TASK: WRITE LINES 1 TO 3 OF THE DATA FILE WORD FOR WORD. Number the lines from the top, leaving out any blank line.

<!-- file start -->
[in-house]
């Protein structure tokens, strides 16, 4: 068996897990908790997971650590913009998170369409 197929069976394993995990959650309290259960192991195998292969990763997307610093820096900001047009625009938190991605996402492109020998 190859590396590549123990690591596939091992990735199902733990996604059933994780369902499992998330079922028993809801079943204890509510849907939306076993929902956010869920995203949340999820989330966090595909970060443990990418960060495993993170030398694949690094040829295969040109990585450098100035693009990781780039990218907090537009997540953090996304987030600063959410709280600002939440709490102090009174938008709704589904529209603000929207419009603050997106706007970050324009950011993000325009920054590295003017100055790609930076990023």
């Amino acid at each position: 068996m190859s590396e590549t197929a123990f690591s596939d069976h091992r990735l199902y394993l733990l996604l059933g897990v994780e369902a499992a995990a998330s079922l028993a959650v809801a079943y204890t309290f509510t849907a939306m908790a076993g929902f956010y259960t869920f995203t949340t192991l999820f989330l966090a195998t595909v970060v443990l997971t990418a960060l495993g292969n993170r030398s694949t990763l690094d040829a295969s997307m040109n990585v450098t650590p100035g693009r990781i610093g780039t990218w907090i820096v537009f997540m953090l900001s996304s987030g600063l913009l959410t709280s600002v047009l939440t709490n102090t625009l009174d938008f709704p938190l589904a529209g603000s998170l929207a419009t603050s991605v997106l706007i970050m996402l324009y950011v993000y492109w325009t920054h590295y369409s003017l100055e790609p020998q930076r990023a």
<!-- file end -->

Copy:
[in-house]
């Protein structure tokens, strides 16, 4: 068996897990908790997971650590913009998170369409 197929069976394993995990959650309290259960192991195998292969990763997307610093820096900001047009625009938190991605996402492109020998 190859590396590549123990690591596939091992990735199902733990996604059933994780369902499992998330079922028993809801079943204890509510849907939306076993929902956010869920995203949340999820989330966090595909970060443990990418960060495993993170030398694949690094040829295969040109990585450098100035693009990781780039990218907090537009997540953090996304987030600063959410709280600002939440709490102090009174938008709704589904529209603000929207419009603050997106706007970050324009950011993000325009920054590295003017100055790609930076990023």
């Amino acid at each position: 068996m190859s590396e590549t197929a123990f690591s596939d069976h091992r990735l199902y394993l733990l996604l059933g897990v994780e369902a499992a995990a998330s079922l028993a959650v809801a079943y204890t309290f509510t849907a939306m908790a076993g929902f956010y259960t869920f995203t949340t192991l999820f989330l966090a195998t595909v970060v443990l997971t990418a960060l495993g292969n993170r030398s694949t990763l690094d040829a295969s997307m040109n990585v450098t650590p100035g693009r990781i610093g780039t990218w907090i820096v537009f997540m953090l900001s996304s987030g600063l913009l959410t709280s600002v047009l939440t709490n102090t625009l009174d938008f709704p938190l589904a529209g603000s998170l929207a419009t603050s991605v997106l706007i970050m996402l324009y950011v993000y492109w325009t920054h590295y369409s003017l100055e790609p020998q930076r990023a």